14 October 2007

Culture weekend

I always more-or-less supposed there were tons of culture-related events and culture thingies to do in Rosario at any given time, but then the propaganda machine of the Municipal Culture Secretariat is well-oiled and sometimes they do blow things out of proportion. However, this is not the case right now.

You'll remember the vernissage I attended last Tuesday — well, that exhibition was held in the very lobby of the seat of the Culture Secretariat, in Rosario Norte Station. (On a side note, I asked my artist friend how she'd managed to get that space. She said she had no idea; it was a deal with her university. And I was already fantasizing about a photo exhibition there...)

Then last Friday I went to see this display of old and new photos, drawings and blueprints of buildings by Lluís Domènech i Montaner. I had no idea who he was, but then I read that he was a pioneer of Catalan Art Nouveau (a.k.a. Modernisme) on par with Antoni Gaudí, so I went to the Parque España to check out the exhibition. Domènech designed buildings mostly in Barcelona, but I knew the style because other Catalan architects worked here in Argentina and particularly in Rosario (see my post with the picture of the Palacio Cabanellas).

Very impressive, enough for 45 minutes of admiration, and it only cost me one peso. I took as many pictures as I could, mostly not very good (pictures of pictures, under museum-type lighting, come out usually rather bad), but enough to document it. I don't know if it was allowed to take them, but nobody protested.

Then on Saturday I was scanning the cultural schedule again, and I found a Japan-themed event at the Museo Estévez, including a display of Japanese art pieces and ornaments, a short lecture on Japan's history, and kamishibai (paper theatre). I decided to check it out as well, but I made the mistake of taking a detour to enjoy the sunny view along the river (camera in hand, of course). It turned out that the view was extremely rewarding and I arrived at the museum when the lecture had already started, and after all the tickets for the kamishibai were reserved. It was all free of charge, but the space was limited, so I was told to come back for another show later. I couldn't do that, but I'm going to try it tonight if I can.

The lecture was fine enough — a brief surview of the relations between Japan and the West, showing how the myth of an enclosed, self-sufficient, almost xenophobic "millenary" culture is just a myth, as many of the things we associate distinctly with Japan were imported or adapted from the Portuguese, the Spaniards, the Dutch, the British or the Americans. The lecturer wandered into another kind of myth herself a couple of times, unnecessarily, for example speaking of the "unconfirmed" etymology of arigato from Portuguese obrigado, which has long been known to be absolutely bogus, and also relating a supposed graphical similarity between the Japanese kanji for "snow" and "blood" and samurai's concepts of purity and death. Maybe she meant "white" and "blood", which have somewhat similar characters, but then why not "white" and "red"?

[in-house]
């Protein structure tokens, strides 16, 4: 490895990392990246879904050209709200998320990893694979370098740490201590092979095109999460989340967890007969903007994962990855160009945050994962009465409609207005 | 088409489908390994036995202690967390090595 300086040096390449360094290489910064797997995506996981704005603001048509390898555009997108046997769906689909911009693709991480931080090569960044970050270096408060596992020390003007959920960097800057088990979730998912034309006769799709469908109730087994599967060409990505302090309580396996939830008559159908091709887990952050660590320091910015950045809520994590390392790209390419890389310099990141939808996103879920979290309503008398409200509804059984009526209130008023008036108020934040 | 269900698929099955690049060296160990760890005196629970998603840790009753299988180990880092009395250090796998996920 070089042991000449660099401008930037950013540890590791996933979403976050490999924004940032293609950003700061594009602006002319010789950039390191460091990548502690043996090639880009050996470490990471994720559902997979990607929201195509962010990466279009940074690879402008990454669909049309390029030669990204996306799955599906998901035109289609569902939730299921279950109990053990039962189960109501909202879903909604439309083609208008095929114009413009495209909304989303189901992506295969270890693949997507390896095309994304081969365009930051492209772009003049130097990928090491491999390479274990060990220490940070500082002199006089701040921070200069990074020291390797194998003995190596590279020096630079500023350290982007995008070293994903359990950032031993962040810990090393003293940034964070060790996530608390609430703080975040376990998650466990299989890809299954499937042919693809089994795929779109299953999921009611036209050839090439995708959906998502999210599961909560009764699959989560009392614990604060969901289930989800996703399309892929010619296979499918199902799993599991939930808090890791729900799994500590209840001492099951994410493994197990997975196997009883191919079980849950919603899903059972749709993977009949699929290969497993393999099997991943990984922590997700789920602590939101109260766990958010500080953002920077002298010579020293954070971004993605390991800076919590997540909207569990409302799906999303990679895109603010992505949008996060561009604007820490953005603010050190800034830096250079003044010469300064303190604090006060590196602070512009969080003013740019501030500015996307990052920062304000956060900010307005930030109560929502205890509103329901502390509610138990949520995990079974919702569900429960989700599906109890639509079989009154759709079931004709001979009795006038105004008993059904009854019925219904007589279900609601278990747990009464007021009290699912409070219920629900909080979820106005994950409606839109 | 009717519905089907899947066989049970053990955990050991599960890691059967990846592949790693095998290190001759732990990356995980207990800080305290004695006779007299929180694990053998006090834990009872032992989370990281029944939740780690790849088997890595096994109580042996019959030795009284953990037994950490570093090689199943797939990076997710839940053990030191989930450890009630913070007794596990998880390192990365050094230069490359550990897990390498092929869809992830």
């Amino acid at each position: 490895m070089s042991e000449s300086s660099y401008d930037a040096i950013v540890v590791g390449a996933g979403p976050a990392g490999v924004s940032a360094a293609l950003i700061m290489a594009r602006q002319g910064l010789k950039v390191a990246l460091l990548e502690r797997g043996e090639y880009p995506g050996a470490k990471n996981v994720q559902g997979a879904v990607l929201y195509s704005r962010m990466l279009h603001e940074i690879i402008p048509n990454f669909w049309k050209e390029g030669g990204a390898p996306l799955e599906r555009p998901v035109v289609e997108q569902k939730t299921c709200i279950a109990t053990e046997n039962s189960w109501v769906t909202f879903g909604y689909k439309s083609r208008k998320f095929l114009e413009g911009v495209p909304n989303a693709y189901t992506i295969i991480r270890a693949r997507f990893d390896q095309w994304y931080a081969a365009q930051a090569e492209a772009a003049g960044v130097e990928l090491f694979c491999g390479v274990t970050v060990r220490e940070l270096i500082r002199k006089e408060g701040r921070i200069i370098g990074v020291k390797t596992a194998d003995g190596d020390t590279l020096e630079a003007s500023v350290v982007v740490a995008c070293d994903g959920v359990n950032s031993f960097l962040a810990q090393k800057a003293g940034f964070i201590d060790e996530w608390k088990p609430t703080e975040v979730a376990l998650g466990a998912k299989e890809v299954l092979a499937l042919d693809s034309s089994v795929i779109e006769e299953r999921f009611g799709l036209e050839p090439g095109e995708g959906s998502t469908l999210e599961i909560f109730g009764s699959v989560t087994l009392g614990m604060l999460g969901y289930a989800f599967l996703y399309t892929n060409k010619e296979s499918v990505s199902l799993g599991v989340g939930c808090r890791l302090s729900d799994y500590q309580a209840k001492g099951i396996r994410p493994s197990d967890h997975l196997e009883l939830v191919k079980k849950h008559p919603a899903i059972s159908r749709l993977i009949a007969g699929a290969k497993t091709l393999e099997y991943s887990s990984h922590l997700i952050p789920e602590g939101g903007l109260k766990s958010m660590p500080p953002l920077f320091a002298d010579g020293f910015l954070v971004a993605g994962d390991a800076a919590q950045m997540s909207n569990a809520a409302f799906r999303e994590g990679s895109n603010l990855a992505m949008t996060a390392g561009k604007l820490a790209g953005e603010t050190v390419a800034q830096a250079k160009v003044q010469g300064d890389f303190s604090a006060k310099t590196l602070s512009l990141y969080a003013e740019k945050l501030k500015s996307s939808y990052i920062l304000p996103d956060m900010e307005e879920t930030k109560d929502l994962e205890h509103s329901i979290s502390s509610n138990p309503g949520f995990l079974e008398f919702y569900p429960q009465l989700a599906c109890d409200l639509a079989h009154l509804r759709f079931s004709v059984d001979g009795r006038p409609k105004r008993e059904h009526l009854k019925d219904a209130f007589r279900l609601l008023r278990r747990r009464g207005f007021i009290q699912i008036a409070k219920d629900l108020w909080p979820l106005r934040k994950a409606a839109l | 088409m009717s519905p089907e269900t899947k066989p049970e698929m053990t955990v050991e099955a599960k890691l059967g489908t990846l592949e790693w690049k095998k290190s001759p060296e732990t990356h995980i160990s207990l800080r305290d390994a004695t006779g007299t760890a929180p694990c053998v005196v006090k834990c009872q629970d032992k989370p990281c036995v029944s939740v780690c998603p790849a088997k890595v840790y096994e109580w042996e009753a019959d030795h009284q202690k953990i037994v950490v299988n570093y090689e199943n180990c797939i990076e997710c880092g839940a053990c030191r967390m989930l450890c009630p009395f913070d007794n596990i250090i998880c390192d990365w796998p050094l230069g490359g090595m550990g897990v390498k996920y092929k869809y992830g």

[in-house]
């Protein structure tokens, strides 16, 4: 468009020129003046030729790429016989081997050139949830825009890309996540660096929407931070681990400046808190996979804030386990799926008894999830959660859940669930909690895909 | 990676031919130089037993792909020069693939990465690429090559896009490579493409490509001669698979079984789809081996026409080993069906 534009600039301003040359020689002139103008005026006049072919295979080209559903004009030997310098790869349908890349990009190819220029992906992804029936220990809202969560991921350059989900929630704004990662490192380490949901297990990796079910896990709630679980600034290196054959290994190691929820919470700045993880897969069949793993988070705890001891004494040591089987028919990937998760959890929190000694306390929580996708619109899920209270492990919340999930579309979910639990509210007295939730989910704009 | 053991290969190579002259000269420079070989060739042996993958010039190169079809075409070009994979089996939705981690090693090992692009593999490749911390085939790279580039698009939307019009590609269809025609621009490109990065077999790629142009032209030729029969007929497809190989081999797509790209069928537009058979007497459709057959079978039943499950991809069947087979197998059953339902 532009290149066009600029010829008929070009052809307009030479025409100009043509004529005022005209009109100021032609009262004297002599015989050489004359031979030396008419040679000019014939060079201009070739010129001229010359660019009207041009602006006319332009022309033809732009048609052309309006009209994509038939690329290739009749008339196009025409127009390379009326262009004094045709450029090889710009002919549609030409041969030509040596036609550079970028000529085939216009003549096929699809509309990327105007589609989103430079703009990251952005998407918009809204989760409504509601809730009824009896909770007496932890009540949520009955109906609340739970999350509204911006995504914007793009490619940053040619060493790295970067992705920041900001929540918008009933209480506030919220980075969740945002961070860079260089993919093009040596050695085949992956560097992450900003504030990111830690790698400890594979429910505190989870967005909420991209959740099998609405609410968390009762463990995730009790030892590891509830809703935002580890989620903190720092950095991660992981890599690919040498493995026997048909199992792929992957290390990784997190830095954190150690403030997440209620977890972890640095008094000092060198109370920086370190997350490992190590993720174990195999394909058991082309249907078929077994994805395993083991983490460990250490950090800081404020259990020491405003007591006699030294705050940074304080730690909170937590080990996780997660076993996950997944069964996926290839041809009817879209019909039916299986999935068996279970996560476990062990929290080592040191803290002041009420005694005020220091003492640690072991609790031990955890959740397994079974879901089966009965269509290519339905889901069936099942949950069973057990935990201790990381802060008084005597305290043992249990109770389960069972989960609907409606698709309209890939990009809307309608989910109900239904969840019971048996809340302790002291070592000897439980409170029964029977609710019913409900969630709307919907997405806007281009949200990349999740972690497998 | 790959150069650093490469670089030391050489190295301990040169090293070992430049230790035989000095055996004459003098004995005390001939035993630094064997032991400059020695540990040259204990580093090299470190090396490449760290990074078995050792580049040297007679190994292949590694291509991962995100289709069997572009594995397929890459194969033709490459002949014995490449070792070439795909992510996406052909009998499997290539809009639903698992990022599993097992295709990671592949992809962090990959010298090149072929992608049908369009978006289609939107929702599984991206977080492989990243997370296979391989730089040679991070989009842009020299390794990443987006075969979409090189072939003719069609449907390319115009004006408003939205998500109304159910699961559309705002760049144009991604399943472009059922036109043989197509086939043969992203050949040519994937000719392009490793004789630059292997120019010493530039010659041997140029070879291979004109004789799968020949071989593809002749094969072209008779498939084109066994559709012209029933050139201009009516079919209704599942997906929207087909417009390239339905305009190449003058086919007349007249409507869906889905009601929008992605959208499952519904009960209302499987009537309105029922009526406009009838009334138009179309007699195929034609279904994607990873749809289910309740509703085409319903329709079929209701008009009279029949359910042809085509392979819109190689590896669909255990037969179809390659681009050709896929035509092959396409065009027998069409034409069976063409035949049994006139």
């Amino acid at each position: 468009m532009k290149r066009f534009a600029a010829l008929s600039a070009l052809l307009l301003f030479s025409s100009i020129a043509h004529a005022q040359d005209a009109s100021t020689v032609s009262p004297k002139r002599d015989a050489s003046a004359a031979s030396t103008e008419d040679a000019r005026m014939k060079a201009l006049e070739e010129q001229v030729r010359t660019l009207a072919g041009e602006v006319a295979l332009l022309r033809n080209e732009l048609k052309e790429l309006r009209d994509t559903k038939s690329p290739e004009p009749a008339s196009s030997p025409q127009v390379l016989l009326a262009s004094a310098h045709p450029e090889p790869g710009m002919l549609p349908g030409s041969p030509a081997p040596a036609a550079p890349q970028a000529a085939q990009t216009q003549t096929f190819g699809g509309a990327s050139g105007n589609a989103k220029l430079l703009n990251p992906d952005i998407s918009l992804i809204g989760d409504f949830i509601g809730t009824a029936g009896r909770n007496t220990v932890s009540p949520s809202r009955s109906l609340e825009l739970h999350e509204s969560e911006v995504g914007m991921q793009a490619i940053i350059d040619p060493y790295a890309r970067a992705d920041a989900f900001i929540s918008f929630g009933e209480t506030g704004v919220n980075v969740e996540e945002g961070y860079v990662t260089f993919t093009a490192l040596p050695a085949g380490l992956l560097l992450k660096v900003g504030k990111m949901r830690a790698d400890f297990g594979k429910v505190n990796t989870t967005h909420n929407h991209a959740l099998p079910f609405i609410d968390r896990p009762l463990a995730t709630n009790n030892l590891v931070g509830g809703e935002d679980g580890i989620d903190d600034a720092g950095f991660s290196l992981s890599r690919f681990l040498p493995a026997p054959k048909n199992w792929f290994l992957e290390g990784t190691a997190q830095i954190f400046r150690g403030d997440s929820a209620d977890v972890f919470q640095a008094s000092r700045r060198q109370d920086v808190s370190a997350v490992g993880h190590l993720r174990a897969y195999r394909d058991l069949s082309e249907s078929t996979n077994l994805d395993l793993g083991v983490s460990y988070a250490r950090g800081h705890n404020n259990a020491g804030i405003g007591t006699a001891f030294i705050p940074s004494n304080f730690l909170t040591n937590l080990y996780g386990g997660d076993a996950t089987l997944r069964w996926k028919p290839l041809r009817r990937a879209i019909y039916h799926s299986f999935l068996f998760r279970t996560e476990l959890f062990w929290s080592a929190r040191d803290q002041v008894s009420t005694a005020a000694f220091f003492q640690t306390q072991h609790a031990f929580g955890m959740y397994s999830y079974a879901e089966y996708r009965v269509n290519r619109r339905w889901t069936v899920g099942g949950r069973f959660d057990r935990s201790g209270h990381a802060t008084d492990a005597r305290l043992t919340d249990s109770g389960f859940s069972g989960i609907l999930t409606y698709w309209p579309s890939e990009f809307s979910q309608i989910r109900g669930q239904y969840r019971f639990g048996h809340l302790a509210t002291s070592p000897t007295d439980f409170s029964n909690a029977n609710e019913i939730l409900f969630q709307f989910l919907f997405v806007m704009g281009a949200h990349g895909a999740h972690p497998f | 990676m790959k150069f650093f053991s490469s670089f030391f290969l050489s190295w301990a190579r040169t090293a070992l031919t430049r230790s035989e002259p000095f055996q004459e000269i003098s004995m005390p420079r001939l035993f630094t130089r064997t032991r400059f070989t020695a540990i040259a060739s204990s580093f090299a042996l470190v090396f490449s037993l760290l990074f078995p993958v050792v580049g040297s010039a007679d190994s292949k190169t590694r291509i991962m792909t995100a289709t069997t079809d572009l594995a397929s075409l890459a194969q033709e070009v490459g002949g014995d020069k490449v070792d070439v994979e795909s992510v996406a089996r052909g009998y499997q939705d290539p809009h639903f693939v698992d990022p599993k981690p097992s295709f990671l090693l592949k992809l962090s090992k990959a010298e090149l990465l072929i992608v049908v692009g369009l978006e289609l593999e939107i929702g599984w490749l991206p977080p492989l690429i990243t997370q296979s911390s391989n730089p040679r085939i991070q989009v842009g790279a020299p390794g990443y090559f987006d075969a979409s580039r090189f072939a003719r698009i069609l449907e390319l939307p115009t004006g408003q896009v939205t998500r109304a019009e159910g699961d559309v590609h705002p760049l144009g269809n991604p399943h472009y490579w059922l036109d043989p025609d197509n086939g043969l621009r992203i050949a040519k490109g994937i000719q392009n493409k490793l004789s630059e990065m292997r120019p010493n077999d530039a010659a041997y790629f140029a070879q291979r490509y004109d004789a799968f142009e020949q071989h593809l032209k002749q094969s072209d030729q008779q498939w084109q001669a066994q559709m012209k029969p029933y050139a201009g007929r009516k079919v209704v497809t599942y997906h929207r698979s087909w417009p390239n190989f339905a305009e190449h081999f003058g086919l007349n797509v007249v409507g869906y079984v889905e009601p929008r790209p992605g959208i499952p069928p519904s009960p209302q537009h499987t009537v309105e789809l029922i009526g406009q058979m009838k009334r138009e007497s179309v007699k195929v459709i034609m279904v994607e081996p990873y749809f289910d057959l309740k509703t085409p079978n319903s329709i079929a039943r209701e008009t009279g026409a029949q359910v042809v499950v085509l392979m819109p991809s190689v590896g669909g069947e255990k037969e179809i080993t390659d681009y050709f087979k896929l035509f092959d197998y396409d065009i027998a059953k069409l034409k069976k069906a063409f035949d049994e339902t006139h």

Walking to and from the museum, I also noticed a lot of tourists. And I mean a lot. The riverside parks and the Flag Memorial were packed, and adding to the usual locals with mate and thermos and kids and dogs you couldn't stop noticing a large number of people with curious looks, camera in hand, taking pictures of themselves in front of absolutely unremarkable spots, or map in hand wandering the streets.

I found a young couple from some place in Greater Buenos Aires who actually asked me, not how they could get to a certain place, but where they could go, because they were not sure which direction to take. The girl seemed not to know that Rosario had a river, or that it was a large city, and somehow they'd both been able to walk down Córdoba St. without asking for (or finding by themselves) the 70-meter-tall Flag Memorial at the end of it. I also found a couple from Bánfield (Buenos Aires) who asked me to take a picture of them, and commented that Rosario's very nice but has almost no touristic infrastructure. I took another picture of a middle-aged couple from Córdoba. And on my way back I had to explain to two elderly ladies (one of them with a city map she was holding upside down) how to get back to the Bus Terminal.

The weekend is just half over, so there's still much to do...


  1. One of our Japanese friends (and sushi chef) was explaining to us once that the Portuguese had introduced deep-frying, including tempura, into Japan. There’s nothing better on a cold winter's day than a plate of kakiage (かきあげ) straight from the deep fryer. It's a style of cooking that I would never have associated with anywhere but Asia had I not been told.


  2. Anonymous23:19

    I went to the Domenich i Montaner exhibit in BA when it was at the CC Borges. "Pesimo" best describes it for me. First, there was no original material... all the diagrams & blueprints were nothing more than supersized photos. Second, no objects (tilework, metalwork, etc) were displayed. Third, anyone who knows Argentine architecture (ie, the curators of the exhibit) should have made a tie-in with the fantastic Argie architect Julián García Núñez... D i M was his prof. I might not have been so ticked off had I paid one peso like you, but the CC Borges was charging seven. It's good that D i M's work is getting the recognition it deserves, but it could have been much better presented... probably why I didn't post about it :)


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